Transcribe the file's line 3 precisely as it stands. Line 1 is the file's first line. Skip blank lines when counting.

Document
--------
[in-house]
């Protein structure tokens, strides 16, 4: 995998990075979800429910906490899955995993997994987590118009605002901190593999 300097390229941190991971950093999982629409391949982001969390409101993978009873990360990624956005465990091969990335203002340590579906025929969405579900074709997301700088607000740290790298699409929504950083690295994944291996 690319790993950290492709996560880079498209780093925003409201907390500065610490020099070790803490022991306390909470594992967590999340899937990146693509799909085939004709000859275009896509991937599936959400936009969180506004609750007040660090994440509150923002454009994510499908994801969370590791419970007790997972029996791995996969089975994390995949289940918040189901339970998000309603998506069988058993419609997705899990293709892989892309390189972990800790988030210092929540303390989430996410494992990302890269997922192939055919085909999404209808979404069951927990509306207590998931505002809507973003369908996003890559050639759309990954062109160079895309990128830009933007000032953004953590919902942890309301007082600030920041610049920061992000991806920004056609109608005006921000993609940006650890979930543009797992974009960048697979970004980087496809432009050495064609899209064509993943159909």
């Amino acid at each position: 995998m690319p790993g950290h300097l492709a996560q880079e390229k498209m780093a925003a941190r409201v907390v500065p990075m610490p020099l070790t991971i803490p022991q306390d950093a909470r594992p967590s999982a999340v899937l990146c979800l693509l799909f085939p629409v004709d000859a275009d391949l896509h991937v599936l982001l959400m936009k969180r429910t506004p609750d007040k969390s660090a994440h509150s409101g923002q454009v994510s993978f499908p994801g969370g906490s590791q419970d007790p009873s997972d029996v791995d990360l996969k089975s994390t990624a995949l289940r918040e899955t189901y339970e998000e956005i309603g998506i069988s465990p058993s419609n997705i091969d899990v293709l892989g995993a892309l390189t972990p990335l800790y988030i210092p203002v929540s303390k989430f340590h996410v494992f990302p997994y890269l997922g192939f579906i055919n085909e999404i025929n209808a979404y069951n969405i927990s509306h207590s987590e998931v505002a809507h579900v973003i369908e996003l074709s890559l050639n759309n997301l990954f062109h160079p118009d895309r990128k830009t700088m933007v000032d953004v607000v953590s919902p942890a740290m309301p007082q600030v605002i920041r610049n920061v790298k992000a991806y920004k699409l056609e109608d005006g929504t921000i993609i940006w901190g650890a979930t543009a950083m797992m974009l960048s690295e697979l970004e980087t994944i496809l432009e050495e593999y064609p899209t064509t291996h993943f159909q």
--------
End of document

């Amino acid at each position: 995998m690319p790993g950290h300097l492709a996560q880079e390229k498209m780093a925003a941190r409201v907390v500065p990075m610490p020099l070790t991971i803490p022991q306390d950093a909470r594992p967590s999982a999340v899937l990146c979800l693509l799909f085939p629409v004709d000859a275009d391949l896509h991937v599936l982001l959400m936009k969180r429910t506004p609750d007040k969390s660090a994440h509150s409101g923002q454009v994510s993978f499908p994801g969370g906490s590791q419970d007790p009873s997972d029996v791995d990360l996969k089975s994390t990624a995949l289940r918040e899955t189901y339970e998000e956005i309603g998506i069988s465990p058993s419609n997705i091969d899990v293709l892989g995993a892309l390189t972990p990335l800790y988030i210092p203002v929540s303390k989430f340590h996410v494992f990302p997994y890269l997922g192939f579906i055919n085909e999404i025929n209808a979404y069951n969405i927990s509306h207590s987590e998931v505002a809507h579900v973003i369908e996003l074709s890559l050639n759309n997301l990954f062109h160079p118009d895309r990128k830009t700088m933007v000032d953004v607000v953590s919902p942890a740290m309301p007082q600030v605002i920041r610049n920061v790298k992000a991806y920004k699409l056609e109608d005006g929504t921000i993609i940006w901190g650890a979930t543009a950083m797992m974009l960048s690295e697979l970004e980087t994944i496809l432009e050495e593999y064609p899209t064509t291996h993943f159909q």